By Joori Roh
SEOUL (Reuters) – South Korea’s exports likely saw another month of double-digit contraction in November, with few signs of recovery in semiconductors and Chinese demand, though the Bank of Korea is forecast to keep its key interest rate unchanged at its last meeting of the year, a Reuters poll showed on Wednesday.
November shipments were expected to fall 10.2% from a year earlier, their 12th straight month of decline, after slumping 14.8% in October, according to the median forecast of 10 economists polled.
Imports were forecast to drop 11.9%, following a 14.6% drop the previous month.
“The sixth straight month of double-digit (export) declines on-year could disappoint the market, which had expected a significant improvement based on base effects,” said Lee Sang-jae, chief economist at Eugene Investment.
Economists have predicted year-on-year comparisons would start to moderate soon due to the calendar effect, unless global demand worsens. South Korean exports started falling in November last year.
“It is still too early to tell if exports are bottoming out given the uncertainty over the U.S.-China trade war,” said Defa Zhao, economist at Continuum Economics, but added South Korea would be “one of the key beneficiaries” if the two reach the ‘phase one’ trade deal.
South Korea’s export-reliant economy has been among the hardest hit by the prolonged U.S.-China tariff war and cooling global demand. It grew 1.9% in the first half from a year earlier and global investment banks predict full-year growth will fall to as low as 1.7% from 2.7% last year.
Economists also predicted South Korea’s consumer price inflation rate would rise to a median 0.5% in November on-year, after flatlining at zero in October and sliding 0.4% a month earlier.
The Reuters poll also sees industrial output in October, due at 8 a.m. on Friday (2300 GMT Thursday), rising by a seasonally adjusted 0.1% from a month earlier, weakening from a 2.0% rise the previous month.
October trade data will be published at 9 a.m. on Sunday, while inflation figures are expected at 8 a.m. on Monday.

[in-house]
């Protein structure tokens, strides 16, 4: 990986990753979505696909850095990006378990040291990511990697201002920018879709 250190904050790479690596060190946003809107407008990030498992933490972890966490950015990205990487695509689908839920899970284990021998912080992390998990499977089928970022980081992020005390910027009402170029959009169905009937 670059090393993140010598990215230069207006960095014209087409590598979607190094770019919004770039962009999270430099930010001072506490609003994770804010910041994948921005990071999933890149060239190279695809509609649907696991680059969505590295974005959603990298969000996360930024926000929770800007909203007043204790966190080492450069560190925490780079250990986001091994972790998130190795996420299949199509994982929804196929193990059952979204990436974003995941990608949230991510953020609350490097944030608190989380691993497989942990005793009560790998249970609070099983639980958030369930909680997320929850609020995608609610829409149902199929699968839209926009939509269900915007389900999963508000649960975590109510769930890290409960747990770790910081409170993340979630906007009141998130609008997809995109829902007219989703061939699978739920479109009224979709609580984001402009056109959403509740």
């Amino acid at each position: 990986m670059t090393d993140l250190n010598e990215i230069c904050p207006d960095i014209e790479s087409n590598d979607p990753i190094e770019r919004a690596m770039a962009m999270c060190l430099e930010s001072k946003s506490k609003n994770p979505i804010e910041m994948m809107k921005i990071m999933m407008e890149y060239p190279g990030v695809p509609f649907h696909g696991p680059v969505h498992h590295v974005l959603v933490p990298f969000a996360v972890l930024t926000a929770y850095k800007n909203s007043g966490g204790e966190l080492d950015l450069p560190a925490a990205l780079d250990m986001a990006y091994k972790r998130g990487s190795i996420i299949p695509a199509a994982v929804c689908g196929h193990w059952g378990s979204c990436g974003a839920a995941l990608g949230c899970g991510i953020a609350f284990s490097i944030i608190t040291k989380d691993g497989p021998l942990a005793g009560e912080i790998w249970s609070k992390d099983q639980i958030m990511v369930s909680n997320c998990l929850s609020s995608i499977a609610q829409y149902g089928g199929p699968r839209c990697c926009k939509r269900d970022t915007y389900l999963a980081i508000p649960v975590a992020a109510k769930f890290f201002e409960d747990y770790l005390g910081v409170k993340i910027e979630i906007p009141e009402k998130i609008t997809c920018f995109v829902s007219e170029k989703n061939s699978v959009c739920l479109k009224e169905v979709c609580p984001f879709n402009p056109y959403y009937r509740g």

BOK TO WAIT-AND-SEE
In a separate poll, all 19 economists predicted the Bank of Korea would keep its policy interest rate
In October, the central bank cut its policy interest rate for the second time in three months to 1.25%, matching a record low seen until late 2017, to support the faltering economy.
“The BOK would likely maintain its recent neutral stance to wait-and-see the effect of two rate cuts, as the U.S.-China trade dispute is turning to a rather positive mood, while some forward-looking indicators signaled improvement,” said Kim Sang-hun, fixed-income analyst at Hi Investment and Securities.
The BOK in its statement on the October policy decision said it “will judge whether to adjust the degree of monetary policy accommodation, while observing … the effects of the two base rate cuts.”
But 10 of 19 economists see a third cut coming next year, with 8 expecting it before the first half ends.
“The BOK will still have room left for another cut given the grave economic situation and falling inflation,” said Moon Hong-cheol, an analyst at DB Financial Investment, who expects the next cut in the first quarter of 2020.
The BOK will also announce its revised economic outlook for this year and next year later on Friday.
The bank’s latest growth projection for this year and next year is 2.2% and 2.5%, respectively.
(Reporting by Joori Roh; Editing by Kim Coghill)